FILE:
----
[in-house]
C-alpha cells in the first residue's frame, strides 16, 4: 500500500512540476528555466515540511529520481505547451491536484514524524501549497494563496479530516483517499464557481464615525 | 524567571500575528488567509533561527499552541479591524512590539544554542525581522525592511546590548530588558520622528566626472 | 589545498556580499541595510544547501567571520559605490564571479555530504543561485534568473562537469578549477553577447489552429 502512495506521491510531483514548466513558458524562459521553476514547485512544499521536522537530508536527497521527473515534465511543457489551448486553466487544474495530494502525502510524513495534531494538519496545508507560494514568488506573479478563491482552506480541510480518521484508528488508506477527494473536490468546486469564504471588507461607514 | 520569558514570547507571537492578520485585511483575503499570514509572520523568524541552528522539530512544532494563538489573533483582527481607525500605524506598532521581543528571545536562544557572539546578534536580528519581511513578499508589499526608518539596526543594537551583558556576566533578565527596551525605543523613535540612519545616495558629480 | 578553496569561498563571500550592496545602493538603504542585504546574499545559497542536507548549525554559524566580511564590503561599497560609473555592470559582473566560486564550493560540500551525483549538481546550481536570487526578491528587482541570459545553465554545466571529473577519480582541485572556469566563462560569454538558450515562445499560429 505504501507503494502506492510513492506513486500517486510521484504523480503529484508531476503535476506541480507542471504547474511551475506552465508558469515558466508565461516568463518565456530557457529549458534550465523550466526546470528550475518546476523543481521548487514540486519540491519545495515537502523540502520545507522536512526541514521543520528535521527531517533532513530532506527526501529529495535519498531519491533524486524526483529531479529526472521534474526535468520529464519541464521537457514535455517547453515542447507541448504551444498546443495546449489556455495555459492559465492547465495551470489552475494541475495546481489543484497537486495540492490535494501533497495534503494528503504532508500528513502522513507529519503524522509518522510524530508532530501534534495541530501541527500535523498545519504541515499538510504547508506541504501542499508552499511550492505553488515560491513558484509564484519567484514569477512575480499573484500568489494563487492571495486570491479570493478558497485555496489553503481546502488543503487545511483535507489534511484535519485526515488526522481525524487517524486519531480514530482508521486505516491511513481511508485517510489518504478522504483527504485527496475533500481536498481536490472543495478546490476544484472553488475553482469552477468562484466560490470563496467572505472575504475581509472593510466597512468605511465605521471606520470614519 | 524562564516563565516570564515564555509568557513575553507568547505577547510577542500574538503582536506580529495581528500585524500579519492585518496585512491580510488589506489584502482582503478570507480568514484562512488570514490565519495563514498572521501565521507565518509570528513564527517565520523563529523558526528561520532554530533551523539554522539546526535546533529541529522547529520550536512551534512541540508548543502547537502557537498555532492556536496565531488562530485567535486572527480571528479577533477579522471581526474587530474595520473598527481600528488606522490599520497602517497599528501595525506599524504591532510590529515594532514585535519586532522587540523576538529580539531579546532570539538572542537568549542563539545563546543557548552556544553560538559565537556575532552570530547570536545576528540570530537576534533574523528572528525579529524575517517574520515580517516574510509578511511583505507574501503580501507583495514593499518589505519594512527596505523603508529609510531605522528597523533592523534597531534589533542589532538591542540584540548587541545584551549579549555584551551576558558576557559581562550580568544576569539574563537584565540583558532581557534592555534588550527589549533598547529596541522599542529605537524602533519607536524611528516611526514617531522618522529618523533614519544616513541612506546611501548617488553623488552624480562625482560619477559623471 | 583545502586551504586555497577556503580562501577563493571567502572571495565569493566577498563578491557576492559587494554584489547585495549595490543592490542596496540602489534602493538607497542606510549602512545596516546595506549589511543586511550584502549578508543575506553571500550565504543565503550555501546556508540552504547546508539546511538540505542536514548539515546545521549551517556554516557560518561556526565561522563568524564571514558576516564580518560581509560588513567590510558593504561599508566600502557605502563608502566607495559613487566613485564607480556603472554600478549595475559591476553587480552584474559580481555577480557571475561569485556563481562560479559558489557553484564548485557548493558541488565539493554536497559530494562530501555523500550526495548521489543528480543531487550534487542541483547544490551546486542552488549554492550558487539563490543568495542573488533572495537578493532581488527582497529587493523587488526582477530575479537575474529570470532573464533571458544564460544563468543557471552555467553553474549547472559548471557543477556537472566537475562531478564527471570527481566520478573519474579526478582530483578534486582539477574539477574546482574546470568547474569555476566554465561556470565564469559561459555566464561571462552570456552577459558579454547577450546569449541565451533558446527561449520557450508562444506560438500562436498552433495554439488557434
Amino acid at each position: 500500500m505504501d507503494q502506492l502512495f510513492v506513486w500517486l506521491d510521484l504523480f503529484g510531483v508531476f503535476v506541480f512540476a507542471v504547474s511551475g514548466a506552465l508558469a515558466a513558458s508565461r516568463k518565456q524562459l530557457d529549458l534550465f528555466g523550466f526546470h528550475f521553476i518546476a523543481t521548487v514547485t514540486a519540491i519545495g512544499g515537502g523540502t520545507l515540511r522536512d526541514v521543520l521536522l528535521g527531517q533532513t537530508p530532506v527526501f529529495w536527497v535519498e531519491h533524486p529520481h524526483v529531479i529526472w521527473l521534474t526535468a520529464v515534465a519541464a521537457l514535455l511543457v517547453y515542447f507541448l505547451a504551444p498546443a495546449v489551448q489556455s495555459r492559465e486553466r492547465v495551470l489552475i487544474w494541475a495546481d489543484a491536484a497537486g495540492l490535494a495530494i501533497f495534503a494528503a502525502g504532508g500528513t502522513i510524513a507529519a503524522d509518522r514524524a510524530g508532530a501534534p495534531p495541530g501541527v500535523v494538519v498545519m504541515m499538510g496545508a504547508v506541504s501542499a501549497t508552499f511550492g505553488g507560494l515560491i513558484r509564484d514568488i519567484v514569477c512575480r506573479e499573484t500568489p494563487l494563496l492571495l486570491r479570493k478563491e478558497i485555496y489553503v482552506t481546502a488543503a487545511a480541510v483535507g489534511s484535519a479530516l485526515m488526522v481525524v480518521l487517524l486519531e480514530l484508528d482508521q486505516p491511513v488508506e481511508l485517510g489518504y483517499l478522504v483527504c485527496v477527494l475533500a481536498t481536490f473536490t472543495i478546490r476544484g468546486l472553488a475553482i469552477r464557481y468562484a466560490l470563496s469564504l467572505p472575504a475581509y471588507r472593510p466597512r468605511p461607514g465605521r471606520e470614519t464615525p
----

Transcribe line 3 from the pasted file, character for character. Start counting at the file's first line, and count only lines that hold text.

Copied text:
Amino acid at each position: 500500500m505504501d507503494q502506492l502512495f510513492v506513486w500517486l506521491d510521484l504523480f503529484g510531483v508531476f503535476v506541480f512540476a507542471v504547474s511551475g514548466a506552465l508558469a515558466a513558458s508565461r516568463k518565456q524562459l530557457d529549458l534550465f528555466g523550466f526546470h528550475f521553476i518546476a523543481t521548487v514547485t514540486a519540491i519545495g512544499g515537502g523540502t520545507l515540511r522536512d526541514v521543520l521536522l528535521g527531517q533532513t537530508p530532506v527526501f529529495w536527497v535519498e531519491h533524486p529520481h524526483v529531479i529526472w521527473l521534474t526535468a520529464v515534465a519541464a521537457l514535455l511543457v517547453y515542447f507541448l505547451a504551444p498546443a495546449v489551448q489556455s495555459r492559465e486553466r492547465v495551470l489552475i487544474w494541475a495546481d489543484a491536484a497537486g495540492l490535494a495530494i501533497f495534503a494528503a502525502g504532508g500528513t502522513i510524513a507529519a503524522d509518522r514524524a510524530g508532530a501534534p495534531p495541530g501541527v500535523v494538519v498545519m504541515m499538510g496545508a504547508v506541504s501542499a501549497t508552499f511550492g505553488g507560494l515560491i513558484r509564484d514568488i519567484v514569477c512575480r506573479e499573484t500568489p494563487l494563496l492571495l486570491r479570493k478563491e478558497i485555496y489553503v482552506t481546502a488543503a487545511a480541510v483535507g489534511s484535519a479530516l485526515m488526522v481525524v480518521l487517524l486519531e480514530l484508528d482508521q486505516p491511513v488508506e481511508l485517510g489518504y483517499l478522504v483527504c485527496v477527494l475533500a481536498t481536490f473536490t472543495i478546490r476544484g468546486l472553488a475553482i469552477r464557481y468562484a466560490l470563496s469564504l467572505p472575504a475581509y471588507r472593510p466597512r468605511p461607514g465605521r471606520e470614519t464615525p